But there is one particular beachside area adjacent to the village of Romanos that is now famous. A village sized resort called Costa Navarino now graces this waterfront area along the Navarino sand dunes. Within it are two five-star resorts, The Westin and The Romanos. The resorts have been known to welcome many A-list celebrities from all over the world including soccer star Christiano Ronaldo. It is no wonder why people seek out this place, with its own beach, fine dining, and world-class golf course. The owners of Costa Navarino are expanding their vision into other parts of Messenia, developing more resort properties while also investing in preservation projects of olive groves and beachfronts.

And it is in fact the natural wonders surrounding the Romanos area that make it so appealing to developers and travelers to explore. Among the popular sites, the beach Voidokilia stands out. Located less than ten minutes from Romanos, the horseshoe shaped beach is a seemingly secluded place. The waters are calm because the shape of the beach protects it from too much wind. Its highly recommended to walk all the way to far end of the beach where you can then see the tall cliff that houses the Old Navarino Castle. All around are ascending sand dunes that eventually lead to the beginning of a path towards the castle. This entry way is quite steep, so you may want to try the other path located by the bay on the opposite side of this singular mountain. If you do climb to the top of the castle, you will see the full size of the bay that cradles Voidokilia beach and almost keeps it hidden, as well as the oblong shaped island Sfaktiria that is just barely detached from the mainland. And if you look closely you can see the town Pylos across the bay.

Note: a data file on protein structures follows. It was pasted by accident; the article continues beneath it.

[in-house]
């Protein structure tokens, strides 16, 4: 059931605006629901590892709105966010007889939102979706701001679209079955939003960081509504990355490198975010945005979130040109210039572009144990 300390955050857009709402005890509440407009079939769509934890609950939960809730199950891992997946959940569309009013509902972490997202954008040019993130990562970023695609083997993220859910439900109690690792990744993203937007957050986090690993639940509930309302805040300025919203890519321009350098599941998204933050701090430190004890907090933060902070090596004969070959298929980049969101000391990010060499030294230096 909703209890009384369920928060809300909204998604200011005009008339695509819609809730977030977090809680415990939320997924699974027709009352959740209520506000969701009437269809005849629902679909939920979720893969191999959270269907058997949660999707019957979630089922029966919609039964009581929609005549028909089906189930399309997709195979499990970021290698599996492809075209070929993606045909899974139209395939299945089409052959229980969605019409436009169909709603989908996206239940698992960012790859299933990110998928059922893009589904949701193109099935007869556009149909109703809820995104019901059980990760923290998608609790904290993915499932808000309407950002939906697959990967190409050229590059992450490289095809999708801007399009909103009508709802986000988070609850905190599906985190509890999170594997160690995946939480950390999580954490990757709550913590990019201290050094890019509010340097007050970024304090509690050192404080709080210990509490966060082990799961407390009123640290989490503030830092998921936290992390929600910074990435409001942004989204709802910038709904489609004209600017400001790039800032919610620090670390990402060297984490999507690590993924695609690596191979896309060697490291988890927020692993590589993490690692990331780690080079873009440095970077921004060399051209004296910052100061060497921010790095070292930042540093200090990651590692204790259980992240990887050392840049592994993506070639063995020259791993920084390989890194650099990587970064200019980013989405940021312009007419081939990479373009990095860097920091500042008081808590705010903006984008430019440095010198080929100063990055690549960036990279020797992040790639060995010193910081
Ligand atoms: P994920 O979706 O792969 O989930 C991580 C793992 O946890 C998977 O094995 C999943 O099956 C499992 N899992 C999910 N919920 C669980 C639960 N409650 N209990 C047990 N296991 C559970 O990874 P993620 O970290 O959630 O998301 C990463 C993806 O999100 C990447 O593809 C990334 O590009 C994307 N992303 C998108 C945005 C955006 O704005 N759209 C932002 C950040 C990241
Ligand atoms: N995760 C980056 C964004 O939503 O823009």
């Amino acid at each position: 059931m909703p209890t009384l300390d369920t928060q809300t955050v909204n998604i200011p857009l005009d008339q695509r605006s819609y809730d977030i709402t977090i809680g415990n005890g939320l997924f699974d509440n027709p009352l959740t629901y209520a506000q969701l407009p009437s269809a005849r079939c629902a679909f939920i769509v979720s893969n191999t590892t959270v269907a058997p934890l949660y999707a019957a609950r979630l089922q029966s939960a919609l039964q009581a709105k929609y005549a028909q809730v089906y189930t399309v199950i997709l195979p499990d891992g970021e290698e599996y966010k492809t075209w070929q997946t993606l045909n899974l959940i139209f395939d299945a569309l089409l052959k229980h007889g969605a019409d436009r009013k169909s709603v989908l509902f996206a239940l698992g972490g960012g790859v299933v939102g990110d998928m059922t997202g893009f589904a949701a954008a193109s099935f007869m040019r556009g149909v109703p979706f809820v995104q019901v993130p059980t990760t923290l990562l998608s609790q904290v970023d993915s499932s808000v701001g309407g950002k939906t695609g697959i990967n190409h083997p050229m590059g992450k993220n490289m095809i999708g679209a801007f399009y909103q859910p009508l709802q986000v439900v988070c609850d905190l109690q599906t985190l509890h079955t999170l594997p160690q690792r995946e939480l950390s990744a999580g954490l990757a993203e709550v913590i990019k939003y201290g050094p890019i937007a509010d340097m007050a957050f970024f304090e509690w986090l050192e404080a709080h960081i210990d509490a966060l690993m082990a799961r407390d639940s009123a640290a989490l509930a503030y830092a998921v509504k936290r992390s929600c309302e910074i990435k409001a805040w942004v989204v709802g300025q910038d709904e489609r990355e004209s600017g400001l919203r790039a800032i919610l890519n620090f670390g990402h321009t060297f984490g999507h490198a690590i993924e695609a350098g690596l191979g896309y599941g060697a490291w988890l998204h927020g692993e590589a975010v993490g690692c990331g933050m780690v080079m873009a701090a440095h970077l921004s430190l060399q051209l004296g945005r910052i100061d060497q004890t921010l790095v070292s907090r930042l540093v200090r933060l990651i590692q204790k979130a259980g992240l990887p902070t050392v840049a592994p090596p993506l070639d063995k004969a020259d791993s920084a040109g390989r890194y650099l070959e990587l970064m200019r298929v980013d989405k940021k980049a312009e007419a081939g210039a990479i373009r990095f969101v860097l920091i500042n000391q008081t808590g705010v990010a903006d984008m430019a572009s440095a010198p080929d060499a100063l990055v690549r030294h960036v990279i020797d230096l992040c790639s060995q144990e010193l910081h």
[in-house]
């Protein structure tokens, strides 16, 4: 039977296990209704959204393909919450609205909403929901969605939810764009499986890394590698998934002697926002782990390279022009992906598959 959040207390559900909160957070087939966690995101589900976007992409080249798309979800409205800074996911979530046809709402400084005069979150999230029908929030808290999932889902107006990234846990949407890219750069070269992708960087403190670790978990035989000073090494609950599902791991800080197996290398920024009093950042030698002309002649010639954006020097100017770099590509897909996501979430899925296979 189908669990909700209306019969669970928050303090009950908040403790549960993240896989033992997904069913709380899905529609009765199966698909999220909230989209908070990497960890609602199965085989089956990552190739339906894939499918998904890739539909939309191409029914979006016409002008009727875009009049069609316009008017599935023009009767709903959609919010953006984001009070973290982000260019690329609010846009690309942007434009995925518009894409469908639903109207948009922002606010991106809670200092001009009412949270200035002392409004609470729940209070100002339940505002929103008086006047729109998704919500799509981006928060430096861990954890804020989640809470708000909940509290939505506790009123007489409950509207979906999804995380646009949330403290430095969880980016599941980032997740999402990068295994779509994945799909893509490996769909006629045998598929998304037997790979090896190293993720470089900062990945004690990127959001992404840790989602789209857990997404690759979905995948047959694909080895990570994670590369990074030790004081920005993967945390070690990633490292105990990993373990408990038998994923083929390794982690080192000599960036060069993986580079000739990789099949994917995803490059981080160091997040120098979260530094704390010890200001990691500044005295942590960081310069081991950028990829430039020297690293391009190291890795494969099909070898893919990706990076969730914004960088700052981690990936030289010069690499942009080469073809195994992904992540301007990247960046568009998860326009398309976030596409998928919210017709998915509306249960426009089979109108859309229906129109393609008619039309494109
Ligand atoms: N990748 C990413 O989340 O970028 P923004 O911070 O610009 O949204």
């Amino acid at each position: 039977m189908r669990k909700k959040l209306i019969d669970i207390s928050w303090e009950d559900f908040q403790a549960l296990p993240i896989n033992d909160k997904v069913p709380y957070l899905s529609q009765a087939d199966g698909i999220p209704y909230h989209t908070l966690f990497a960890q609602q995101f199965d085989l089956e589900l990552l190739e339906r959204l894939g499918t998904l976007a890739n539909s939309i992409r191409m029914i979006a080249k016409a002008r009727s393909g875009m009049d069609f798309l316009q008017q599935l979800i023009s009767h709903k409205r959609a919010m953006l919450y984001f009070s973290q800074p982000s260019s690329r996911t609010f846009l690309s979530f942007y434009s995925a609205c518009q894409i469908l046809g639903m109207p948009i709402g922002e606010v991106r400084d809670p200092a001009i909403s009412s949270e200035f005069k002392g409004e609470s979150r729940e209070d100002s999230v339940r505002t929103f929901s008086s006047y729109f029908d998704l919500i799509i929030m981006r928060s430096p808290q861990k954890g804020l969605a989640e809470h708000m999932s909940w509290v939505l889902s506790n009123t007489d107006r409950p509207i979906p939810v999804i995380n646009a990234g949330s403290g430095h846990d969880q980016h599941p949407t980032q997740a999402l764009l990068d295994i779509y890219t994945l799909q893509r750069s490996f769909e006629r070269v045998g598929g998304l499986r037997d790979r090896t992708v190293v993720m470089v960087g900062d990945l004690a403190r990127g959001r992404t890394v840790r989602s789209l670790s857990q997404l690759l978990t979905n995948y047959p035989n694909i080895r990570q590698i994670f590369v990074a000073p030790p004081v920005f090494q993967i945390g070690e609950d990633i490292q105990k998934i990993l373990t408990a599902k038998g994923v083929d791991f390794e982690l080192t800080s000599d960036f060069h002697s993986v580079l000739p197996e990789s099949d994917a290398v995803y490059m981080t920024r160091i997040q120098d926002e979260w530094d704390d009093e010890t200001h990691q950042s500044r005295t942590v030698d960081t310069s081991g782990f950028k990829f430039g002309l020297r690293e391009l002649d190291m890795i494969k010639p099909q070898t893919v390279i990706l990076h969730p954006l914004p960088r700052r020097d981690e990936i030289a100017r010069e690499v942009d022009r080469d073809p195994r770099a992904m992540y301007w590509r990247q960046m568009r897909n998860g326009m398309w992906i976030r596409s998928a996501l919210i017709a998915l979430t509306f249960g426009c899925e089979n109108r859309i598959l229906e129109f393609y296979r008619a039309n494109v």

In addition to the adventurous Voidokilia beach, there are also plenty of easy-access beaches along all the coastal towns. KOA Beach bar located on the same long beach as Costa Navarino is a popular spot in the summer, hosting parties regularly and attracting a crowd of all ages. The sand is like super tiny pebbles and comfortable to walk on but will not stick to you uncomfortably. It is also not uncommon to witness baby turtles hatching out of their protected sections on the beach and making their way to the water with help from their conservators. This part of Greece has been a hidden gem that is only recently becoming a point of interest. Its western coast is full of open and free beaches and of course, extraordinary sunsets. Although now more known to travelers, the area has not fallen to tourist gimmicks. You can easily find a traditional taverna or café housed in classic village architecture. Along with most of Greece, there is no shortage of history and ancient sites to admire. To reach Romanos or nearby Pylos is about a three-hour drive from Athens. The same amount of time it would take you to get to an island, with half of the hassle and the same if not more of the calm and secluded charm.